5.2.4. Results of Fatigue Life Test

The test result shows that the fatigue life of bituminous concrete with 20 : 80 is much higher than that of bituminous concrete with 80 : 20 brick-stone aggregate mix for equal tensile strain. This is due to the hardness of aggregate mix as stone percentage is more in 20 : 80 ratio. Figure 3 indicates that, for a given tensile strain of 200 × 10−6, the corresponding fatigue life of bituminous concrete of 20 : 80 and 80 : 20 brick-stone aggregate is 534 and 370, respectively. Thus, it can be concluded that the fatigue life of bituminous concrete mix with 20 : 80 ratio increases by factor of 1.44. This clearly indicates that BC mix with 20 : 80 ratio can tolerate high strain and takes more number of repetitions prior to failure. The present investigation conclusively proves that bituminous concrete mixes with 20 : 80 ratio can be expected to have much longer fatigue life than the bituminous concrete mix with 80 : 20 brick-stone aggregate mix.

5.2.5. Results of Resilient Modulus Test

The test is performed at different temperatures such as 5°C, 25°C, 35°C, and 45°C. The test results for resilient modulus test, obtained in the study, are shown in Figure 4.

It is seen that RM value decreases with increase in temperature from 5°C to 45°C. At 5°C, the RM value of 20 : 80 mix is 0.63 times higher whereas at 45°C it is about 1.32 times higher as compared to 80 : 20 brick-stone aggregate mix. This shows that 20 : 80 mix is more suitable for hot climate. Moreover, MR values containing 20% brick and 80% stone at all specified temperatures are higher as compared to 80 : 20 brick-stone aggregate mix.

6. Conclusion

On the basis of analysis of results, obtained in the present investigations, the following conclusions are drawn:(1)The increase of stone aggregate in the brick-stone aggregate mix significantly reduces the value of Impact, Los-Angeles Abrasion, and water absorption but increases the specific gravity. Limiting value of Impact, abrasion, water absorption, and specific gravity is satisfactory at 20 : 80 ratio of brick-stone aggregate mix.(2)The maximum Marshall stability value is obtained in case of 20 : 80 ratio of brick-stone aggregate mix. The stability is increased by 28% in case of 20 : 80 ratio as compared to 80 : 20 ratio of brick-stone aggregate mix. The Marshall flow value is also within the limits (3–5 mm) for this mix. Moreover, the Marshall Quotient is also within the range of tolerance as it shows that the 20 : 80 ratio of brick-stone aggregate, prepared for bituminous concrete mix, is better and more suitable for flexible pavement construction.(3)Selection of OBC is a delicate balancing act in which there are a number of variables. A balance is to be maintained in such a way that the specified limits, recommended in the code of practice, are simultaneously satisfied. In this study 5.45% bitumen content at 20 : 80 ratio of brick-stone aggregate mix is chosen as the optimum bitumen content and it also satisfies all the acceptable ranges.(4)ITS value increases with the increasing uses of stone in the mix as it reaches a peak value at a ratio of 20 : 80. ITS value of 20 : 80 ratio increases by 80% and 118% compared to 80 : 20 mix for unconditioned and conditioned samples, respectively. Tensile Strength Ratio is also within the limit for 20 : 80 mix. So bituminous concrete mix with 20 : 80 ratio is safe against fatigue.(5)Stripping value reduces with the increase in the percentage of stone in the aggregate mix. Striping value in case of 20 : 80 mix is 2% which has higher strip resistant.(6)Test results indicate that the bituminous concrete mix with 20 : 80 ratio is less susceptible to rut deformation as compared to bituminous concrete mix with 80 : 20 brick-stone aggregate mix. It is observed that total depression depth with the 20 : 80 mix has reduced 24% as compared to 80 : 20 brick-stone aggregate mix.(7)It is noticed that RM values decrease with increase in temperature from 5°C to 45°C. The results for RM obtained at low and high temperatures show that 20 : 80 ratio mix has high RM value compared to the 80 : 20 mix.(8)It is observed that the fatigue life of bituminous concrete mix with 20 : 80 brick-stone aggregate mix increases by a factor of 1.44 at 35°C to 37°C temperature at tensile strain level compared to 80 : 20 brick-stone aggregate mix.Thus, the bituminous concrete with 20 : 80 brick-stone aggregate mix shows considerable improvement in various mechanical properties of mix compared to other brick-stone aggregate mix ratios, namely, 40 : 60, 60 : 40, and 80 : 20.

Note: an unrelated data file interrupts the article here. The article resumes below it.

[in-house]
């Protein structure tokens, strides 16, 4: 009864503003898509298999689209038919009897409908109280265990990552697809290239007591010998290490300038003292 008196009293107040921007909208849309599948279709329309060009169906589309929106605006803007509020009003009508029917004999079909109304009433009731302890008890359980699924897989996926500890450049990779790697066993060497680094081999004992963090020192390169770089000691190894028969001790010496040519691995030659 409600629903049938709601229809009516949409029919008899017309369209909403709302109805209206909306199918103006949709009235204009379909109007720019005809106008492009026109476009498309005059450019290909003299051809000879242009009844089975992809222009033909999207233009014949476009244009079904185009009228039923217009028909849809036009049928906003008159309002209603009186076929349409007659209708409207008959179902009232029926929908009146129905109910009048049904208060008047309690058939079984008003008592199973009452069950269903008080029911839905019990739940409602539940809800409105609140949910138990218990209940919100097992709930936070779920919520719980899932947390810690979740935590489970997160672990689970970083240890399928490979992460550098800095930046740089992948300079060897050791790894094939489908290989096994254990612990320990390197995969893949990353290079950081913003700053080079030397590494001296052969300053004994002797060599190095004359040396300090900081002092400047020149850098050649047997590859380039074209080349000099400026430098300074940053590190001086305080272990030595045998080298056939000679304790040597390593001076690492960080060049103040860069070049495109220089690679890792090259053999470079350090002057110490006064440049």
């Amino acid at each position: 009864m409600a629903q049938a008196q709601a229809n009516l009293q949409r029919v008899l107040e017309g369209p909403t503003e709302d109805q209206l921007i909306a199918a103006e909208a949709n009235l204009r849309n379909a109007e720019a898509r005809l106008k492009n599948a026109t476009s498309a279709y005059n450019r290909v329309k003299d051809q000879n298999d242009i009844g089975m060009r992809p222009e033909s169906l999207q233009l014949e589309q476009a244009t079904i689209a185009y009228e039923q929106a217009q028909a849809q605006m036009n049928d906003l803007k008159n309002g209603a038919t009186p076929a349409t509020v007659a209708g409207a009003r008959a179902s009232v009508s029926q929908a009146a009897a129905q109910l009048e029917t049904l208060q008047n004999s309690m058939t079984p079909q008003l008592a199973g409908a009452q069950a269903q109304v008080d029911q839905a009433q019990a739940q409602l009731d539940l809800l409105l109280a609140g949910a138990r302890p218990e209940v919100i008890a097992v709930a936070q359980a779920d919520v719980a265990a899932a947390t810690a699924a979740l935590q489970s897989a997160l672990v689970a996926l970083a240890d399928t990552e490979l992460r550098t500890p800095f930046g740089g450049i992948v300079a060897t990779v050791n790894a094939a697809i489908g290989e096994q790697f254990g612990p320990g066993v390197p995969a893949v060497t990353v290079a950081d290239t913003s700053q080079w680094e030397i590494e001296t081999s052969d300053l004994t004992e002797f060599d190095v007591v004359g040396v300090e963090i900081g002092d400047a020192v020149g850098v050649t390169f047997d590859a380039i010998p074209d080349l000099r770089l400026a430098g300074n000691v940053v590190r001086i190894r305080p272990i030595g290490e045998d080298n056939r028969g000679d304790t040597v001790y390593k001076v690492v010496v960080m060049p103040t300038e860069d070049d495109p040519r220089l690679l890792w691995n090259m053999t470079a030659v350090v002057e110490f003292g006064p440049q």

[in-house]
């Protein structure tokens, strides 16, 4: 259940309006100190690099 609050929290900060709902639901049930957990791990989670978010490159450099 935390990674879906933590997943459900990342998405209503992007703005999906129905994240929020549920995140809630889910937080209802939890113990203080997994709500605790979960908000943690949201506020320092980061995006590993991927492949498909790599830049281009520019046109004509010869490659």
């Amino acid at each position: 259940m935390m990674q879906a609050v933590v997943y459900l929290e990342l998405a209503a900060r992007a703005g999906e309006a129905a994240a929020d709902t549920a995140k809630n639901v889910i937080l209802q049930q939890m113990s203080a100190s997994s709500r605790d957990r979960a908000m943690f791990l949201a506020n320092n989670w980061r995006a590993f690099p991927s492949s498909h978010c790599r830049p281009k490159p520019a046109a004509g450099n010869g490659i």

Conflict of Interests

The authors declare that there is no conflict of interests regarding the publication of this paper.